Apple rarely updates its apps. In fact, Apple default apps tend to only get updates with system updates. Want new features? You have to wait a year.
Fortunately you can easily mix and match here. When Apple apps work better, you can use them primarily and have a third-party app fill in the gaps. That doesn't work in every case (e.g. bookmark syncing with Chrome) but it does with most.
What's the Bottom Line?
While third-party apps may work better, you didn't buy an iPhone because you wanted choice. People buy iPhones because they work well and they look nice. You know what to expect from Apple's mobile darling, and that's comforting if you rely on your smartphone for many daily tasks. You don't have to maintain it like a computer. You know it will be there for you when you need it. You can get fed up with restrictions and a lack of options, but do you really need your phone to do everything you ever wanted? Do you really need that much choice?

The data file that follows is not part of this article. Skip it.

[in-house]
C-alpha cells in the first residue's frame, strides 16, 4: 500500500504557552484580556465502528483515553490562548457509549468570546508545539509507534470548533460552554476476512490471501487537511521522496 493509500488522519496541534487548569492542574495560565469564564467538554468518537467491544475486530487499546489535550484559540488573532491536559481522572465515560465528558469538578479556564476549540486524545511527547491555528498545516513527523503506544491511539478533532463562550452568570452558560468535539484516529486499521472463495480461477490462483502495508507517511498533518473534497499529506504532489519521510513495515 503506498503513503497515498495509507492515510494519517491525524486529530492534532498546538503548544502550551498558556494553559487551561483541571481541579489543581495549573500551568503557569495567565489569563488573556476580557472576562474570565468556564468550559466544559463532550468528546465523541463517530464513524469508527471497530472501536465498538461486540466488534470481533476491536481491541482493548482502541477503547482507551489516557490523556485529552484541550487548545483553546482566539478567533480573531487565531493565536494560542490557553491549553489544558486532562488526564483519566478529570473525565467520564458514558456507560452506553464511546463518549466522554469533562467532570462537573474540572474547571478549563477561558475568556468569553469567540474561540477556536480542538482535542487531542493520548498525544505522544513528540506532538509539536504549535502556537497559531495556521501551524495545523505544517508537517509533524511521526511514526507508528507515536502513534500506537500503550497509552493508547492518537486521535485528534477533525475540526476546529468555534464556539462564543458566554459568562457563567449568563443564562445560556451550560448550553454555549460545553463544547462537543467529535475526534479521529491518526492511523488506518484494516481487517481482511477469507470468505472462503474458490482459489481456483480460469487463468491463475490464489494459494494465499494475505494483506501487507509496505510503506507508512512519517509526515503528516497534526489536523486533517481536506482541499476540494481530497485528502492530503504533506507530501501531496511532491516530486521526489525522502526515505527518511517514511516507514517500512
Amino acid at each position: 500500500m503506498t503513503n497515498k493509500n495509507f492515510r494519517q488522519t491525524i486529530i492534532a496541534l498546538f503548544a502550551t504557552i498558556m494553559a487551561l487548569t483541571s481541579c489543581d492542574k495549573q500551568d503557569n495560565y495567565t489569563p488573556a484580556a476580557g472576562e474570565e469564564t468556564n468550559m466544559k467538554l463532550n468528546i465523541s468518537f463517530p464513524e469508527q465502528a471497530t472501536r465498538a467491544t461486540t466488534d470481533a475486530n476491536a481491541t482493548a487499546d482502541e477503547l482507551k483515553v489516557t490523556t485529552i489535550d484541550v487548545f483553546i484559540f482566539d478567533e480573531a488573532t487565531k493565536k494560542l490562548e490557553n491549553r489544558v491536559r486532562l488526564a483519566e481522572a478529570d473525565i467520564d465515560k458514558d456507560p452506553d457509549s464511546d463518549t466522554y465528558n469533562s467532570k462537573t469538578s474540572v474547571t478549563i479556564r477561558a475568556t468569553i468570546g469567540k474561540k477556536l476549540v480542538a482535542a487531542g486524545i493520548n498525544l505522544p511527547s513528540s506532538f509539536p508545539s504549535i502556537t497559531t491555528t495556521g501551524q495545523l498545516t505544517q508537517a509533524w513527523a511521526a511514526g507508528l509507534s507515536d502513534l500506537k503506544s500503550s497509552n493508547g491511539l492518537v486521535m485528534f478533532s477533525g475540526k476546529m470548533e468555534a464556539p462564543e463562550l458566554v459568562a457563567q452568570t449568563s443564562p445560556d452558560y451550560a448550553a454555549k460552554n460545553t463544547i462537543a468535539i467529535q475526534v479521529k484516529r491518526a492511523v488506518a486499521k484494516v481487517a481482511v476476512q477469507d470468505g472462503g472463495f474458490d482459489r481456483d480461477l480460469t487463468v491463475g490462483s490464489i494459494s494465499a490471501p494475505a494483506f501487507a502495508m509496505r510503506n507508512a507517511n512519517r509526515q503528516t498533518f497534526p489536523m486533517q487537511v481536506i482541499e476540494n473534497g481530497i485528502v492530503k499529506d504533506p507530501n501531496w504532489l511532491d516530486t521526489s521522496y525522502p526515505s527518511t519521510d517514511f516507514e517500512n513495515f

You kind of have to accept the ramifications of going Apple. Your money votes for Apple's walled garden whether you like it or not. You chose a device that sacrifices choice for comfort. If you don't like that, you probably purchased the wrong smartphone. So should you just stop worrying and love the walled garden? Yes, to some extent. When the restrictions make your life complicated and frustrating because a third-party app can't do what you want it to do, let it go. If you can get the experience you want by dumping parts of Apple's proposed lifestyle, go right ahead. In the end, if you can't get what you want with iOS you can always jump ship to Android. It all comes down to the types of sacrifices you want to make.